Bringing Bach Partita Back
Like waking dreams, dances melt away even as they pass before our eyes. What remains is an outline, an impression. As Balanchine said, dances are like butterflies. Balanchine himself made hundreds of ballets, scores of which have been forgotten. Because of the ephemeral nature of choreography, it’s unusual for a ballet that has lain dormant for decades to return to life. But this fall, it will happen at American Ballet Theatre. Twyla Tharp’s Bach Partita, created for the company in 1983, was last performed there twenty-eight years ago. This fall, as part of its fall season at the Koch Theatre, the company will revive it.
The dancers for whom Bach Partita was created – Cynthia Gregory, Martine van Hamel, Magali Messac (alternating with Cynthia Harvey), Fernando Bujones, Clark Tippet and Robert La Fosse – have all retired. Two of them, Bujones and Tippet, are no longer with us. But the ballet mistress, Susan Jones – who assisted Tharp in 1983 – has long had an itch to bring it back. “I first spoke to Twyla about it in the late nineties,” she told me recently. “We were doing Push Comes to Shove in London, and I said to her, ‘Bach Partita is going to be lost.’” Jones also made a case for the revival to the staff at ABT. “I talked with Kevin [McKenzie, ABT’s artistic director] about reviving it from year to year.” But there were reservations; a revival of this scale requires a big investment of time, and time is money. It’s a sprawling piece, with thirty-six dancers – six principals, seven soloist couples, and a corps of sixteen. And the choreography is dizzyingly complex. As the New Yorker critic, Arlene Croce, wrote in 1983, the impression it creates is of “four or six ballets…going on at once.”
But there were other considerations, too. According to Jones, Tharp had doubts both about casting (“she was always wedded to the first cast”) and about the quality of the musical accompaniment. The ballet is set to Bach’s Partita in D minor, a thirty-minute virtuoso showpiece for solo violin. It is considered one of the greatest works ever written for the instrument. Tharp used a recording by Jascha Heifetz during rehearsals. As a result, the steps contain the DNA of that violinist’s brilliant interpretation. Afterwards, it was difficult to find a player who could measure up to Heifetz, who would also have the modesty to consider the needs of the dancers. Dancers need a consistent meter, a strong rhythmic backbone, and tempi that are neither too fast nor two slow. And Bach Partita isn’t just any dance. Tharp has crammed a huge number of steps into the music, often with little or no transition. “I remember Bach Partita being hard,” says Robert La Fosse (whose role will be performed by Calvin Royal and Craig Salstein on alternating nights) “with lots of changes of direction, and steps going the opposite way of what was natural for the body. Twyla added lots of complications to the ballet vocabulary.”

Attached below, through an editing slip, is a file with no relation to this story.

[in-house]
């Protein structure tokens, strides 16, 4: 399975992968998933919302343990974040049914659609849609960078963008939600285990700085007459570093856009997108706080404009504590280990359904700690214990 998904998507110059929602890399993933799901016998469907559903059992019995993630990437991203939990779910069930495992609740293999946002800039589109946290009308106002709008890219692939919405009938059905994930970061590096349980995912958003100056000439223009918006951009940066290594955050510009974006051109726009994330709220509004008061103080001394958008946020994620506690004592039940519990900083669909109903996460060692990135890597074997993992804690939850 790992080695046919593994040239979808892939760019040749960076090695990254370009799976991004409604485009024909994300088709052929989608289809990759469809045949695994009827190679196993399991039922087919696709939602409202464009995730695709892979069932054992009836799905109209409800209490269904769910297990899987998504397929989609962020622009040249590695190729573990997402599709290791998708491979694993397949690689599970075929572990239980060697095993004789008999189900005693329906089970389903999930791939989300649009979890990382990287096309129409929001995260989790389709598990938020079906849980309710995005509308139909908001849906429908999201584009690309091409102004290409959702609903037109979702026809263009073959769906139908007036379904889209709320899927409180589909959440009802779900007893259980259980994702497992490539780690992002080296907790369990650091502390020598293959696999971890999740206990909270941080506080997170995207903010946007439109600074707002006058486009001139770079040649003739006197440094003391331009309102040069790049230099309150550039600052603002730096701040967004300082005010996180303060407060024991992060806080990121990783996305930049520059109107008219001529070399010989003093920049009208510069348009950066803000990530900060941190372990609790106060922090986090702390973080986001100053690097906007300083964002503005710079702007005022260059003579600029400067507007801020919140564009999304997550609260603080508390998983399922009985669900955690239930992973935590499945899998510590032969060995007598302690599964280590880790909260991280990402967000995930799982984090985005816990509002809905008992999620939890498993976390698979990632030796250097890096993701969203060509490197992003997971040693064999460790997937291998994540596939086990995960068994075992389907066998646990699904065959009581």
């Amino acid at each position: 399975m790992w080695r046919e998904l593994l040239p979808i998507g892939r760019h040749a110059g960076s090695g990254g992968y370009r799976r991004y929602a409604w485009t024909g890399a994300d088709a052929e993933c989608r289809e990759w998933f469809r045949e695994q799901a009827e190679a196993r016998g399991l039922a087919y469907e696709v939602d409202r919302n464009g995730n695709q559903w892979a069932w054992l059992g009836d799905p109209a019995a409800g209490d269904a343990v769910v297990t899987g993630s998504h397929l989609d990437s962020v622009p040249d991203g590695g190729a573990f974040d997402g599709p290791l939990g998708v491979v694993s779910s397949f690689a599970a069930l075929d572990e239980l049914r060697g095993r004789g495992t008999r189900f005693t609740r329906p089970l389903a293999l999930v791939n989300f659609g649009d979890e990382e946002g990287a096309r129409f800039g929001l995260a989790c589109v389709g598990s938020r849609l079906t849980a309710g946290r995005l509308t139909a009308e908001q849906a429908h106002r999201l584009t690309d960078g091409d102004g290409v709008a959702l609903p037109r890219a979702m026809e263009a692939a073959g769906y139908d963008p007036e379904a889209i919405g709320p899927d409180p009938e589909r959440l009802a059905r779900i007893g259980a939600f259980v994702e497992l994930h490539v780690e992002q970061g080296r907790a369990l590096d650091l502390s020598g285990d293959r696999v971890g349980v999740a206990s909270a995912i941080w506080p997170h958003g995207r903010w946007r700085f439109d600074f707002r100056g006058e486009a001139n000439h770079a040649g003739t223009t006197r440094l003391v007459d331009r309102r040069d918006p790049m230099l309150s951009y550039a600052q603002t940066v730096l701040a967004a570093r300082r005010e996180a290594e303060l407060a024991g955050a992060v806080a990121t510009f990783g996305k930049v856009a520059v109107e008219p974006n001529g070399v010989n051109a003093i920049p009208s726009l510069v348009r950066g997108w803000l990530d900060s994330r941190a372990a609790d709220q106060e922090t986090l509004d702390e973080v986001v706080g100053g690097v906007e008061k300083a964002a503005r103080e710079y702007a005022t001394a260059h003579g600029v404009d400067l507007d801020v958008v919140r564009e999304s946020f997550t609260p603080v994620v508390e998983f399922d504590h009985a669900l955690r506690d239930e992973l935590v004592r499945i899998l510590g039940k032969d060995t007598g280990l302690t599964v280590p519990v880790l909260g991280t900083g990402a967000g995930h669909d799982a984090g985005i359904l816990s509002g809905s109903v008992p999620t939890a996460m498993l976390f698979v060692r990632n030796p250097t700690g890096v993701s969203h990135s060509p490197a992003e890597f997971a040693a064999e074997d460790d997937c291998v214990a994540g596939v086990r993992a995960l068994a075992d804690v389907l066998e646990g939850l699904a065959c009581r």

Technically, the company has never looked better. The two casts who will perform in the revival include Polina Semionova, a recent recruit from the Berlin State Opera Ballet, the flame-haired powerhouse Gillian Murphy, no stranger to Tharp’s signature blend of cool intensity, James Whiteside, a strong, adaptable dancer with a knack for allegro footwork and tricky partnering and Marcelo Gomes, who can do just about anything. Add to that a few up-and-comers: Calvin Royal III, Isabella Boylston, and Joseph Gorak. A third cast is learning the ballet just in case. April Giangeruso, a corps member who is understudying Semionova’s role (originally Martine Van Hamel’s), is one to watch: regal, strong, cool. And smart. Throughout the six-week rehearsal period she’s been carrying around a notebook, each page filled with neat lines of text listing each and every step she has to dance. “I go over the steps in my mind when I’m on the train,” she says.